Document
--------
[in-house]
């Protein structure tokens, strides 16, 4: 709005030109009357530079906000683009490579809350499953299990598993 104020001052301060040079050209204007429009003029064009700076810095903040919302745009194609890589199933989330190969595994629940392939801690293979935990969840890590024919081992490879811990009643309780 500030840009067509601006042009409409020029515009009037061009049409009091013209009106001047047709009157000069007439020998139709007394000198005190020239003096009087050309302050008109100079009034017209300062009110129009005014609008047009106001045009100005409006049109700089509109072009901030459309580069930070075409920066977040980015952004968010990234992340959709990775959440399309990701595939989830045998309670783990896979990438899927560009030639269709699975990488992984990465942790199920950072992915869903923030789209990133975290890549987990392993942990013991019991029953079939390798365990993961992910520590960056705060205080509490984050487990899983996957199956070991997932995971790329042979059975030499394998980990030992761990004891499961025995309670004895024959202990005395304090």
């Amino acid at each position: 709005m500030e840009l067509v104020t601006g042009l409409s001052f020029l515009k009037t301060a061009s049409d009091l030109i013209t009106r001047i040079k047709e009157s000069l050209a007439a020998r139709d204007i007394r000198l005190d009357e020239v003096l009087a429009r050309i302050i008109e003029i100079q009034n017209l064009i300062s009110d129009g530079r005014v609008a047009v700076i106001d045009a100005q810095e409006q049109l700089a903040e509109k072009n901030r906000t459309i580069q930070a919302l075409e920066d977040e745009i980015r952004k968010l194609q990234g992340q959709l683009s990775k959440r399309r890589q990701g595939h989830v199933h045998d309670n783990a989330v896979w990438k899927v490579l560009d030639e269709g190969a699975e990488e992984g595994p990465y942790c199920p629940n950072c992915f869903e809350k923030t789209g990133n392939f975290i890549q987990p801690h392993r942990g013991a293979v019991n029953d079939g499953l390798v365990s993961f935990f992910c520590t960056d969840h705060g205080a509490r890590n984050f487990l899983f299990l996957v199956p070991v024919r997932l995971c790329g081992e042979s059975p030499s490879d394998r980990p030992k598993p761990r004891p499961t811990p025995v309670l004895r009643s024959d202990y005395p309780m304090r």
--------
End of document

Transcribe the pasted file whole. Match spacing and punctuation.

[in-house]
């Protein structure tokens, strides 16, 4: 709005030109009357530079906000683009490579809350499953299990598993 104020001052301060040079050209204007429009003029064009700076810095903040919302745009194609890589199933989330190969595994629940392939801690293979935990969840890590024919081992490879811990009643309780 500030840009067509601006042009409409020029515009009037061009049409009091013209009106001047047709009157000069007439020998139709007394000198005190020239003096009087050309302050008109100079009034017209300062009110129009005014609008047009106001045009100005409006049109700089509109072009901030459309580069930070075409920066977040980015952004968010990234992340959709990775959440399309990701595939989830045998309670783990896979990438899927560009030639269709699975990488992984990465942790199920950072992915869903923030789209990133975290890549987990392993942990013991019991029953079939390798365990993961992910520590960056705060205080509490984050487990899983996957199956070991997932995971790329042979059975030499394998980990030992761990004891499961025995309670004895024959202990005395304090």
């Amino acid at each position: 709005m500030e840009l067509v104020t601006g042009l409409s001052f020029l515009k009037t301060a061009s049409d009091l030109i013209t009106r001047i040079k047709e009157s000069l050209a007439a020998r139709d204007i007394r000198l005190d009357e020239v003096l009087a429009r050309i302050i008109e003029i100079q009034n017209l064009i300062s009110d129009g530079r005014v609008a047009v700076i106001d045009a100005q810095e409006q049109l700089a903040e509109k072009n901030r906000t459309i580069q930070a919302l075409e920066d977040e745009i980015r952004k968010l194609q990234g992340q959709l683009s990775k959440r399309r890589q990701g595939h989830v199933h045998d309670n783990a989330v896979w990438k899927v490579l560009d030639e269709g190969a699975e990488e992984g595994p990465y942790c199920p629940n950072c992915f869903e809350k923030t789209g990133n392939f975290i890549q987990p801690h392993r942990g013991a293979v019991n029953d079939g499953l390798v365990s993961f935990f992910c520590t960056d969840h705060g205080a509490r890590n984050f487990l899983f299990l996957v199956p070991v024919r997932l995971c790329g081992e042979s059975p030499s490879d394998r980990p030992k598993p761990r004891p499961t811990p025995v309670l004895r009643s024959d202990y005395p309780m304090r």